True. Infants always use the same sound as a substitute for a sound they can't produce.

Show question

Question

How many words do toddlers typically know at the start of the two-word phrase?

Show answer

Answer

50

Show question

Question

True or false: Toddlers typically use adjectives when talking in the two-word stage.


Show answer

Answer

False. Toddlers in the two-word stage often use nouns and verbs in their speech.

Show question

Question

Why do adults find it difficult sometimes to interpret a toddlers' speech?


Show answer

Answer

Toddlers rarely use function words and grammatical morphemes in their speech, they mainly use content words. This makes their sentences contextually dependent.

Show question

Question

True or false: A toddlers' speech could have multiple meanings.


Show answer

Answer

True. Since toddlers' speech rarely includes syntactic markings, it becomes difficult to interpret what the toddler is saying with certainty.

Show question

Question

Why does an adult need to consider the context of a toddlers' speech?


Show answer

Answer

The context is helpful in adding information to the toddlers' speech, which can help it to make more sense.

Show question

Question

True or false: Pivot words are often the first word in a two-word phrase.


Show answer

Answer

True. Although pivot words can appear as the second word, they typically appear as the first word.

Show question

Question

What type of word usually makes on 'open' word?


Show answer

Answer

Open words are usually nouns or verbs and form the content part of a phrase.

Show question

Question

What is assimilation?


Show answer

Answer

When a difficult sound is replaced with an easier one to help with pronunciation.

Show question

Question

What is a gliding error?


Show answer

Answer

When liquid sounds (l and r) are replaced with glide sounds (w and y).

Show question

Question

Which of the following phrases is a stop error?


Show answer

Answer

'Sea' is pronounced as 'tea'.

Show question

Question

True or false: The early multi-word stage is sometimes called the telegraphic stage.

Show answer

Answer

True. The children's sentences resemble telegram messages due to their simplicity.

Show question

Question

True or false: The later multi-word stage ends at around 6 years old.


Show answer

Answer

False. It has no fixed endpoint since learning a language is a lifelong process.

Show question

Question

True or false: Children acquire the use of morphemes randomly.


Show answer

Answer

False. Research has found that children learn how to use morphemes in a predictable order. 

Show question

Question

What factor governs the order that children learn morphemes?


Show answer

Answer

The complexity of the grammatical rule that the morpheme is applied in.

Show question

Question

How does the use of intonation help children ask questions?


Show answer

Answer

Children can adjust the intonation of specific words in a sentence to make it clearer to the listener that they are asking a question.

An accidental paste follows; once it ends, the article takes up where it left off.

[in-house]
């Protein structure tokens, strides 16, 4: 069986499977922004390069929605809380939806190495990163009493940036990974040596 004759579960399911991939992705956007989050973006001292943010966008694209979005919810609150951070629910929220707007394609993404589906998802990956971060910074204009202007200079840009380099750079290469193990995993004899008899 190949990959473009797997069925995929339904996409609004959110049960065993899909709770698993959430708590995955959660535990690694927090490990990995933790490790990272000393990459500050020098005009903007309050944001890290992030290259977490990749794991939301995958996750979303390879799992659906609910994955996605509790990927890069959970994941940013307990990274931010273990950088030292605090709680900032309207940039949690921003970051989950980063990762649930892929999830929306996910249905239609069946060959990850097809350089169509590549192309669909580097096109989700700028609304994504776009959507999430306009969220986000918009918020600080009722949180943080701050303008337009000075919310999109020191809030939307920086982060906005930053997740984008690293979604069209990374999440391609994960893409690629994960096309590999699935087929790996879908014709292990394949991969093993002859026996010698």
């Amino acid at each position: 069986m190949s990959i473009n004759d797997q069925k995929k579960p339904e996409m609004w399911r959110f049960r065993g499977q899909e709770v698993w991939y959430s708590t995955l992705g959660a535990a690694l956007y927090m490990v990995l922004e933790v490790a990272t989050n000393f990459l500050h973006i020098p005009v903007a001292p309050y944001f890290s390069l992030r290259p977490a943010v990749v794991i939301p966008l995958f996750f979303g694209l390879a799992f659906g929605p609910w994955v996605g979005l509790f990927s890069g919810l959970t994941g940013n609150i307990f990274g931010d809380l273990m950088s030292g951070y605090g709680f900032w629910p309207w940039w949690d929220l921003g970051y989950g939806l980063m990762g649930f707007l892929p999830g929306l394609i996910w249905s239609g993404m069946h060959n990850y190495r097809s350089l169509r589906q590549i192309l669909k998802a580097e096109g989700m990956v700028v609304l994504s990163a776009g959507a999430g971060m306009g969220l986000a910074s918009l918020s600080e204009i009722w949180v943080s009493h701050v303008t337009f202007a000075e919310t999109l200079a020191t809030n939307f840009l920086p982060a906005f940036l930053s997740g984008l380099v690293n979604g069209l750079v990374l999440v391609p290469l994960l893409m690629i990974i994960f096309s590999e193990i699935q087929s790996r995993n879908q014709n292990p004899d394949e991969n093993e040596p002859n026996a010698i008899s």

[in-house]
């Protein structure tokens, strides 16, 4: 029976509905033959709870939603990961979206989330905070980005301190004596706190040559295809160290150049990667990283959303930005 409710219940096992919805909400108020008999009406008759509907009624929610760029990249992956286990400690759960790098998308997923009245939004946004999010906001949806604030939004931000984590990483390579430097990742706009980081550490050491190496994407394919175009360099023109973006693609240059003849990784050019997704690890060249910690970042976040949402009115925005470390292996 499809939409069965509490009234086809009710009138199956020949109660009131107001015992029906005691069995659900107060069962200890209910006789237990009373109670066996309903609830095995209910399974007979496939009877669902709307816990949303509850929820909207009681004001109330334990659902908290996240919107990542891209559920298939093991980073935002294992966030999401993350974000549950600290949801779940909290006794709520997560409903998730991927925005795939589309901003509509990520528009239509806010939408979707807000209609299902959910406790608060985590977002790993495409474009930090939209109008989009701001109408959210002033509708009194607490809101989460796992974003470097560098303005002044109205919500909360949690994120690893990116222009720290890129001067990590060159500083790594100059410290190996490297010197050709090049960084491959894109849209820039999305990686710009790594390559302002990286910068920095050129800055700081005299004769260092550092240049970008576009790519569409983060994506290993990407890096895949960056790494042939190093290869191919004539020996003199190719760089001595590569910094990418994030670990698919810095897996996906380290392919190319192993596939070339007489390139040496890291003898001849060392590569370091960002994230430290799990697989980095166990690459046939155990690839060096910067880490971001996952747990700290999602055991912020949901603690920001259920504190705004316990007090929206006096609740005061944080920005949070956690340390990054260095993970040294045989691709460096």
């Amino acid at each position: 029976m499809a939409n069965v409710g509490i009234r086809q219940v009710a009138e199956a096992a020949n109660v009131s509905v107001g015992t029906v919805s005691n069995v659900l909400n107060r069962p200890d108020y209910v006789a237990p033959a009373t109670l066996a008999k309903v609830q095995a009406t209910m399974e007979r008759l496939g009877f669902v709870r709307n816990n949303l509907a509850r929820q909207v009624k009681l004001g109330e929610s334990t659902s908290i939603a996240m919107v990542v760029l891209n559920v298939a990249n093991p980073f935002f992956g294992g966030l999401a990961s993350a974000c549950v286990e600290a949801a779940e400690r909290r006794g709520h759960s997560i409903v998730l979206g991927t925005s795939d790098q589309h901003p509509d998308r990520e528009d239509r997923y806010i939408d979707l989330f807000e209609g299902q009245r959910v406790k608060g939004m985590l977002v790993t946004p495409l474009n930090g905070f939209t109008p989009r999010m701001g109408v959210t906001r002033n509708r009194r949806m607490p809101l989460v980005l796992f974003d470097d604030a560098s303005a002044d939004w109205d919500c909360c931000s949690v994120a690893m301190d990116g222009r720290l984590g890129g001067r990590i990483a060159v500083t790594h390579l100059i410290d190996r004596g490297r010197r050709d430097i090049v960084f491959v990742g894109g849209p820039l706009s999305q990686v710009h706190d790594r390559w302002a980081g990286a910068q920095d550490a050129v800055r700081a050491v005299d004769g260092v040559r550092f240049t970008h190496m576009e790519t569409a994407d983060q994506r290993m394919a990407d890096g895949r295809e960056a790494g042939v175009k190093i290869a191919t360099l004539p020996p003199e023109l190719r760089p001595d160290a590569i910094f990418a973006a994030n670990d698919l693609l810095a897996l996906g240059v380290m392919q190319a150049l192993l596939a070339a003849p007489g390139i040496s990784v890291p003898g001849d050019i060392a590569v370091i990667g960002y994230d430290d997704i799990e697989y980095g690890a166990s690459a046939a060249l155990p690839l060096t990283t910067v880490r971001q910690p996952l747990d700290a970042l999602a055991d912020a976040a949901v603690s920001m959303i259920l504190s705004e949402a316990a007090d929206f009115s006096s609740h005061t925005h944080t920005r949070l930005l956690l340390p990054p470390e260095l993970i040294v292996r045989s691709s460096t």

Show question

Question

Which of the following is a negative statement?


Show answer

Answer

'That's not my toy.'

Show question

Question

Which of the following sentences uses a past regular morpheme?


Show answer

Answer

'He landed on the floor.'

Show question

Question

Which of the following sentences uses a possessive morpheme?


Show answer

Answer

'That's Bill's car.'

Show question

Question

Which of the following sentences uses a past irregular morpheme?


Show answer

Answer

'Daddy ate it all.'

Show question

Question

Which of the following sentences uses a past irregular morpheme?


Show answer

Answer

'Daddy ate it all.'

Show question

Question

At what age do children stop making mistakes in articulation?

Show answer

Answer

Children usually stop making mistakes in articulation at around 6 to 7 years old.

Show question

Question

What does language acquisition mean?

Show answer

Answer

Language acquisition refers to the way humans are able to develop the ability to understand and use language.

Show question

Question

What happens in the babbling stage of language acquisition?


Show answer

Answer

 In the babbling stage of language acquisition, the child repeats phonemes in a sequence.

Show question

Question

What are the two types of babbling and how do they differ?


Show answer

Answer

The two types of babbling are canonical and variegated babbling. Canonical babbling is the repetition of one phoneme and variegated babbling is the repetition of different phonemes.

Show question

Question

When does the babbling stage of language acquisition occur?


Show answer

Answer

The babbling stage occurs from six to twelve months old.

Show question

Question

What happens in the holophrastic stage of language acquisition?


Show answer

Answer

In the holophrastic stage, children begin to learn or create words and use one word in place of a sentence.

Show question

Question

What is another name for the words that children create in the holophrastic stage?


Show answer

Answer

The words children create are examples of proto words.

Show question

Question

What is holophrasis?


Show answer

Answer

Holophrasis is the act of using one word instead of a complete sentence or phrase.

Show question

Question

When does the holophrastic stage occur?


Show answer

Answer

The holophrastic stage typically occurs around the age of 12 to 18 months.

Show question

More about Language Acquisition
60%

of the users don't pass the Language Acquisition in Children quiz! Will you pass the quiz?

Start Quiz

Discover the right content for your subjects

No need to cheat if you have everything you need to succeed! Packed into one app!

Study Plan

Be perfectly prepared on time with an individual plan.

Quizzes

Test your knowledge with gamified quizzes.

Flashcards

Create and find flashcards in record time.

Notes

Create beautiful notes faster than ever before.

Study Sets

Have all your study materials in one place.

Documents

Upload unlimited documents and save them online.

Study Analytics

Identify your study strength and weaknesses.

Weekly Goals

Set individual study goals and earn points reaching them.

Smart Reminders

Stop procrastinating with our study reminders.

Rewards

Earn points, unlock badges and level up while studying.

Magic Marker

Create flashcards in notes completely automatically.

Smart Formatting

Create the most beautiful study materials using our templates.

Sign up to highlight and take notes. It’s 100% free.